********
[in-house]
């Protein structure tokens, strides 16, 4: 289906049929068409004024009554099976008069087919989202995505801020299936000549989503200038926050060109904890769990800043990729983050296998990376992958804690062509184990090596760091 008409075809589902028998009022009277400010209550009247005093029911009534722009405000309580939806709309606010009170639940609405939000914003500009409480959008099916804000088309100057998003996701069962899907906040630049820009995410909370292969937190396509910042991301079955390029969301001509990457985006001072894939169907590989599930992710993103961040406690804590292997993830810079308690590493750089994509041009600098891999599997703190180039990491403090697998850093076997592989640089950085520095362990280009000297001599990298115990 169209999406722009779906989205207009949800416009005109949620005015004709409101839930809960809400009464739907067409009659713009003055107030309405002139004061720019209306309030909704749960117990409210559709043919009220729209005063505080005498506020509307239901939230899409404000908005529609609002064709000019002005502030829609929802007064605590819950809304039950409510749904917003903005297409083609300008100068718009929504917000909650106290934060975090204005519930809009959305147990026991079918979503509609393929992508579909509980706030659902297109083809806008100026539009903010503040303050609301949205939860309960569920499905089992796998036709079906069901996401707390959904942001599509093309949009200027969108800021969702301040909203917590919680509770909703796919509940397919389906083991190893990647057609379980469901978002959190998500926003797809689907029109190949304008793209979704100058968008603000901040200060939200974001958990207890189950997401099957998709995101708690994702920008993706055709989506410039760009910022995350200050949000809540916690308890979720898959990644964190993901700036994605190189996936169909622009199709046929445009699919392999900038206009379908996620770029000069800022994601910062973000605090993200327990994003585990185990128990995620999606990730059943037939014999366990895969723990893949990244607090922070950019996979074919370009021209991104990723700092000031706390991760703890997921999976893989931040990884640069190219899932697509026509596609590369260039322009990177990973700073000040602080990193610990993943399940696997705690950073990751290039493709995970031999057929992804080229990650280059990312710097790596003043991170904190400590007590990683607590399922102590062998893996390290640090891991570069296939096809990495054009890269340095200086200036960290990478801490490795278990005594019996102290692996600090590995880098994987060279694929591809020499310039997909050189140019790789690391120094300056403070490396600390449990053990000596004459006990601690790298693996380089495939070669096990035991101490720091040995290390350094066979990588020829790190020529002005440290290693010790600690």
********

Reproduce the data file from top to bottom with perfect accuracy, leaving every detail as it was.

[in-house]
């Protein structure tokens, strides 16, 4: 289906049929068409004024009554099976008069087919989202995505801020299936000549989503200038926050060109904890769990800043990729983050296998990376992958804690062509184990090596760091 008409075809589902028998009022009277400010209550009247005093029911009534722009405000309580939806709309606010009170639940609405939000914003500009409480959008099916804000088309100057998003996701069962899907906040630049820009995410909370292969937190396509910042991301079955390029969301001509990457985006001072894939169907590989599930992710993103961040406690804590292997993830810079308690590493750089994509041009600098891999599997703190180039990491403090697998850093076997592989640089950085520095362990280009000297001599990298115990 169209999406722009779906989205207009949800416009005109949620005015004709409101839930809960809400009464739907067409009659713009003055107030309405002139004061720019209306309030909704749960117990409210559709043919009220729209005063505080005498506020509307239901939230899409404000908005529609609002064709000019002005502030829609929802007064605590819950809304039950409510749904917003903005297409083609300008100068718009929504917000909650106290934060975090204005519930809009959305147990026991079918979503509609393929992508579909509980706030659902297109083809806008100026539009903010503040303050609301949205939860309960569920499905089992796998036709079906069901996401707390959904942001599509093309949009200027969108800021969702301040909203917590919680509770909703796919509940397919389906083991190893990647057609379980469901978002959190998500926003797809689907029109190949304008793209979704100058968008603000901040200060939200974001958990207890189950997401099957998709995101708690994702920008993706055709989506410039760009910022995350200050949000809540916690308890979720898959990644964190993901700036994605190189996936169909622009199709046929445009699919392999900038206009379908996620770029000069800022994601910062973000605090993200327990994003585990185990128990995620999606990730059943037939014999366990895969723990893949990244607090922070950019996979074919370009021209991104990723700092000031706390991760703890997921999976893989931040990884640069190219899932697509026509596609590369260039322009990177990973700073000040602080990193610990993943399940696997705690950073990751290039493709995970031999057929992804080229990650280059990312710097790596003043991170904190400590007590990683607590399922102590062998893996390290640090891991570069296939096809990495054009890269340095200086200036960290990478801490490795278990005594019996102290692996600090590995880098994987060279694929591809020499310039997909050189140019790789690391120094300056403070490396600390449990053990000596004459006990601690790298693996380089495939070669096990035991101490720091040995290390350094066979990588020829790190020529002005440290290693010790600690």